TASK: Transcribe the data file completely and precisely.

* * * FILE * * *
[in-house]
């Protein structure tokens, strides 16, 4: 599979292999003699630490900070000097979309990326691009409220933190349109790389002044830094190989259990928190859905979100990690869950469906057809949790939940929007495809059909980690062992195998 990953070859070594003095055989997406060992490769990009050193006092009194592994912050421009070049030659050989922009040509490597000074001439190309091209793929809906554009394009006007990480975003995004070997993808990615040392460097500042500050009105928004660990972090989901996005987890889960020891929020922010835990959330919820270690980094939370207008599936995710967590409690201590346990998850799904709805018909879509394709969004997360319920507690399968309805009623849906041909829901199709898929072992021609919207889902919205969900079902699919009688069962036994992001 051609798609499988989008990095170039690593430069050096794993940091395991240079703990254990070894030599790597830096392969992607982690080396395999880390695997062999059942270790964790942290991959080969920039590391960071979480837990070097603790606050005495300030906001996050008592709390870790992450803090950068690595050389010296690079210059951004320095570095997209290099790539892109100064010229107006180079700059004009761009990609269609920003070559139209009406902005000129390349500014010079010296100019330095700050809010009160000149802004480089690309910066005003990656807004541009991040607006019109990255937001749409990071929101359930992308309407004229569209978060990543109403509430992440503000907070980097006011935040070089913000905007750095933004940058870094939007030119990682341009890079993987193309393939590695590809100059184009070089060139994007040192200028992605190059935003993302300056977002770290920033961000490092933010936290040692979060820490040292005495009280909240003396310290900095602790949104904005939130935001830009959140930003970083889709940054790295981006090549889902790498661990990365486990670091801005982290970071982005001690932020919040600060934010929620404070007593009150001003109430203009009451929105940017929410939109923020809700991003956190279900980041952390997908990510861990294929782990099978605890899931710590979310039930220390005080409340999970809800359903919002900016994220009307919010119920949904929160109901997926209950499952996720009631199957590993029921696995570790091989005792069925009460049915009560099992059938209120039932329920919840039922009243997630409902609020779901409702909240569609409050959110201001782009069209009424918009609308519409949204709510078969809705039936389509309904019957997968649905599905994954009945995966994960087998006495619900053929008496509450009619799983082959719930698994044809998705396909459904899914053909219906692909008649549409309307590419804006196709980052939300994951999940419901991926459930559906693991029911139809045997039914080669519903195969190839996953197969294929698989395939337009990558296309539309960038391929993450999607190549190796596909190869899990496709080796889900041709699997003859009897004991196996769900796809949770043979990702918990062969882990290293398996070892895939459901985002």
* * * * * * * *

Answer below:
[in-house]
């Protein structure tokens, strides 16, 4: 599979292999003699630490900070000097979309990326691009409220933190349109790389002044830094190989259990928190859905979100990690869950469906057809949790939940929007495809059909980690062992195998 990953070859070594003095055989997406060992490769990009050193006092009194592994912050421009070049030659050989922009040509490597000074001439190309091209793929809906554009394009006007990480975003995004070997993808990615040392460097500042500050009105928004660990972090989901996005987890889960020891929020922010835990959330919820270690980094939370207008599936995710967590409690201590346990998850799904709805018909879509394709969004997360319920507690399968309805009623849906041909829901199709898929072992021609919207889902919205969900079902699919009688069962036994992001 051609798609499988989008990095170039690593430069050096794993940091395991240079703990254990070894030599790597830096392969992607982690080396395999880390695997062999059942270790964790942290991959080969920039590391960071979480837990070097603790606050005495300030906001996050008592709390870790992450803090950068690595050389010296690079210059951004320095570095997209290099790539892109100064010229107006180079700059004009761009990609269609920003070559139209009406902005000129390349500014010079010296100019330095700050809010009160000149802004480089690309910066005003990656807004541009991040607006019109990255937001749409990071929101359930992308309407004229569209978060990543109403509430992440503000907070980097006011935040070089913000905007750095933004940058870094939007030119990682341009890079993987193309393939590695590809100059184009070089060139994007040192200028992605190059935003993302300056977002770290920033961000490092933010936290040692979060820490040292005495009280909240003396310290900095602790949104904005939130935001830009959140930003970083889709940054790295981006090549889902790498661990990365486990670091801005982290970071982005001690932020919040600060934010929620404070007593009150001003109430203009009451929105940017929410939109923020809700991003956190279900980041952390997908990510861990294929782990099978605890899931710590979310039930220390005080409340999970809800359903919002900016994220009307919010119920949904929160109901997926209950499952996720009631199957590993029921696995570790091989005792069925009460049915009560099992059938209120039932329920919840039922009243997630409902609020779901409702909240569609409050959110201001782009069209009424918009609308519409949204709510078969809705039936389509309904019957997968649905599905994954009945995966994960087998006495619900053929008496509450009619799983082959719930698994044809998705396909459904899914053909219906692909008649549409309307590419804006196709980052939300994951999940419901991926459930559906693991029911139809045997039914080669519903195969190839996953197969294929698989395939337009990558296309539309960038391929993450999607190549190796596909190869899990496709080796889900041709699997003859009897004991196996769900796809949770043979990702918990062969882990290293398996070892895939459901985002």